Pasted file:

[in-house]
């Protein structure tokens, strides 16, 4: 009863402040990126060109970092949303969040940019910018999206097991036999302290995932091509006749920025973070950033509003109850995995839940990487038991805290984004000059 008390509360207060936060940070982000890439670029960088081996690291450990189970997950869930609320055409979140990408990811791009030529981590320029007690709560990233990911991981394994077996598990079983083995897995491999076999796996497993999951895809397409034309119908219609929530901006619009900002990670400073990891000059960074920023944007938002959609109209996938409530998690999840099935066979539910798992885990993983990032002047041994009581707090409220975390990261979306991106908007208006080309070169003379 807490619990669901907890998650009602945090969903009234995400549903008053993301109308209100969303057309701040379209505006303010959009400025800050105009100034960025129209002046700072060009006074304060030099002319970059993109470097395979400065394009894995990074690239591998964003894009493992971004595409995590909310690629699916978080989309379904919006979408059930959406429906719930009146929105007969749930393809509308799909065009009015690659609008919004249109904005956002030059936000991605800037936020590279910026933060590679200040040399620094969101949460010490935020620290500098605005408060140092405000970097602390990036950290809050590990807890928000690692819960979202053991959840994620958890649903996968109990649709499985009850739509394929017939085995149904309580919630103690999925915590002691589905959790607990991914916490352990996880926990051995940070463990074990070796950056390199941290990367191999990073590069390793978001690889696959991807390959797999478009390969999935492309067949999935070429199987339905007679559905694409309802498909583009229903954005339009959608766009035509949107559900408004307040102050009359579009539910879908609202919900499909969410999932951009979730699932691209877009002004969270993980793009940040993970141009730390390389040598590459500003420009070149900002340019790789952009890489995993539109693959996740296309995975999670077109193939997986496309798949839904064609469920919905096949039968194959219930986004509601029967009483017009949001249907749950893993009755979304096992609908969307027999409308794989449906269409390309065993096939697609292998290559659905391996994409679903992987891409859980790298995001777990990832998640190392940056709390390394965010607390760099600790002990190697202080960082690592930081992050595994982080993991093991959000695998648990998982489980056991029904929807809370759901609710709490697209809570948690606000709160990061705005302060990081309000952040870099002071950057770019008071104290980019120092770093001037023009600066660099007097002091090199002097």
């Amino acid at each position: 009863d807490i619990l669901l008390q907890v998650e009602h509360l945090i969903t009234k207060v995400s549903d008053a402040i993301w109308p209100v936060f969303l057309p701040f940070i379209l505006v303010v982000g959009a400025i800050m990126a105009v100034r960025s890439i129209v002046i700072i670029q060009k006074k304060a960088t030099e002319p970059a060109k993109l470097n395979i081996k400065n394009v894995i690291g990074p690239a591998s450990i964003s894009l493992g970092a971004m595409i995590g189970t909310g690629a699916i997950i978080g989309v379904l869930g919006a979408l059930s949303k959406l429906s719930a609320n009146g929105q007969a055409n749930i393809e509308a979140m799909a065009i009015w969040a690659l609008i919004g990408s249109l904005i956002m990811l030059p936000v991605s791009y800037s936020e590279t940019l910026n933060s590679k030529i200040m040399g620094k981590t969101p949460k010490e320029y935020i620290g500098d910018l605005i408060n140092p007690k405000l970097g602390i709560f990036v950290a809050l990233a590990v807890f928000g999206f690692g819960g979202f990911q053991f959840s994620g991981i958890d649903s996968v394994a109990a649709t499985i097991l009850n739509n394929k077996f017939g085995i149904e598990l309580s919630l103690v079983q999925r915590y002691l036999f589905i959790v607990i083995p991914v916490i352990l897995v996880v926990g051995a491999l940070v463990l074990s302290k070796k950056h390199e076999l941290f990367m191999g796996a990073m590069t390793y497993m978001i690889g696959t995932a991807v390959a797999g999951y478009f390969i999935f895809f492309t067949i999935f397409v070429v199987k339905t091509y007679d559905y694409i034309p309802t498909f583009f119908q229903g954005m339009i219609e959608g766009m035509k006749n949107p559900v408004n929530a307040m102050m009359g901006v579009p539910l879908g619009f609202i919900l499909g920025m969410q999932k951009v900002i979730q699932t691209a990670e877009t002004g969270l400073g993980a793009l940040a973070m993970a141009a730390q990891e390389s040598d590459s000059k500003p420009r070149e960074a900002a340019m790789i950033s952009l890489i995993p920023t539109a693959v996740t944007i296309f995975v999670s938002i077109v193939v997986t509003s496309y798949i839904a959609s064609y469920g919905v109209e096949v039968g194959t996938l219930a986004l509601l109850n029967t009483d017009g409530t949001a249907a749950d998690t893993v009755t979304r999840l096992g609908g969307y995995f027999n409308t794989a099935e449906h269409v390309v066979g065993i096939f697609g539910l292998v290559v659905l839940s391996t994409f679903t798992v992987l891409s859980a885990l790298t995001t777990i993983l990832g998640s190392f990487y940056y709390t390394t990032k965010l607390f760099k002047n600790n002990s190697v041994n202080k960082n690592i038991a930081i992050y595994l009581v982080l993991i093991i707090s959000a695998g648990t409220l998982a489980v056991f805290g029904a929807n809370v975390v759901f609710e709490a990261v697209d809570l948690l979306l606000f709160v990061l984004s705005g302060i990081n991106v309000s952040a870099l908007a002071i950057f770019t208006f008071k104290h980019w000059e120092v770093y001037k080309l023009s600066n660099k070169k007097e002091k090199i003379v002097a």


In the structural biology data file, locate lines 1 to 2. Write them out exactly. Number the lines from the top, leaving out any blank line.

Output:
[in-house]
């Protein structure tokens, strides 16, 4: 009863402040990126060109970092949303969040940019910018999206097991036999302290995932091509006749920025973070950033509003109850995995839940990487038991805290984004000059 008390509360207060936060940070982000890439670029960088081996690291450990189970997950869930609320055409979140990408990811791009030529981590320029007690709560990233990911991981394994077996598990079983083995897995491999076999796996497993999951895809397409034309119908219609929530901006619009900002990670400073990891000059960074920023944007938002959609109209996938409530998690999840099935066979539910798992885990993983990032002047041994009581707090409220975390990261979306991106908007208006080309070169003379 807490619990669901907890998650009602945090969903009234995400549903008053993301109308209100969303057309701040379209505006303010959009400025800050105009100034960025129209002046700072060009006074304060030099002319970059993109470097395979400065394009894995990074690239591998964003894009493992971004595409995590909310690629699916978080989309379904919006979408059930959406429906719930009146929105007969749930393809509308799909065009009015690659609008919004249109904005956002030059936000991605800037936020590279910026933060590679200040040399620094969101949460010490935020620290500098605005408060140092405000970097602390990036950290809050590990807890928000690692819960979202053991959840994620958890649903996968109990649709499985009850739509394929017939085995149904309580919630103690999925915590002691589905959790607990991914916490352990996880926990051995940070463990074990070796950056390199941290990367191999990073590069390793978001690889696959991807390959797999478009390969999935492309067949999935070429199987339905007679559905694409309802498909583009229903954005339009959608766009035509949107559900408004307040102050009359579009539910879908609202919900499909969410999932951009979730699932691209877009002004969270993980793009940040993970141009730390390389040598590459500003420009070149900002340019790789952009890489995993539109693959996740296309995975999670077109193939997986496309798949839904064609469920919905096949039968194959219930986004509601029967009483017009949001249907749950893993009755979304096992609908969307027999409308794989449906269409390309065993096939697609292998290559659905391996994409679903992987891409859980790298995001777990990832998640190392940056709390390394965010607390760099600790002990190697202080960082690592930081992050595994982080993991093991959000695998648990998982489980056991029904929807809370759901609710709490697209809570948690606000709160990061705005302060990081309000952040870099002071950057770019008071104290980019120092770093001037023009600066660099007097002091090199002097």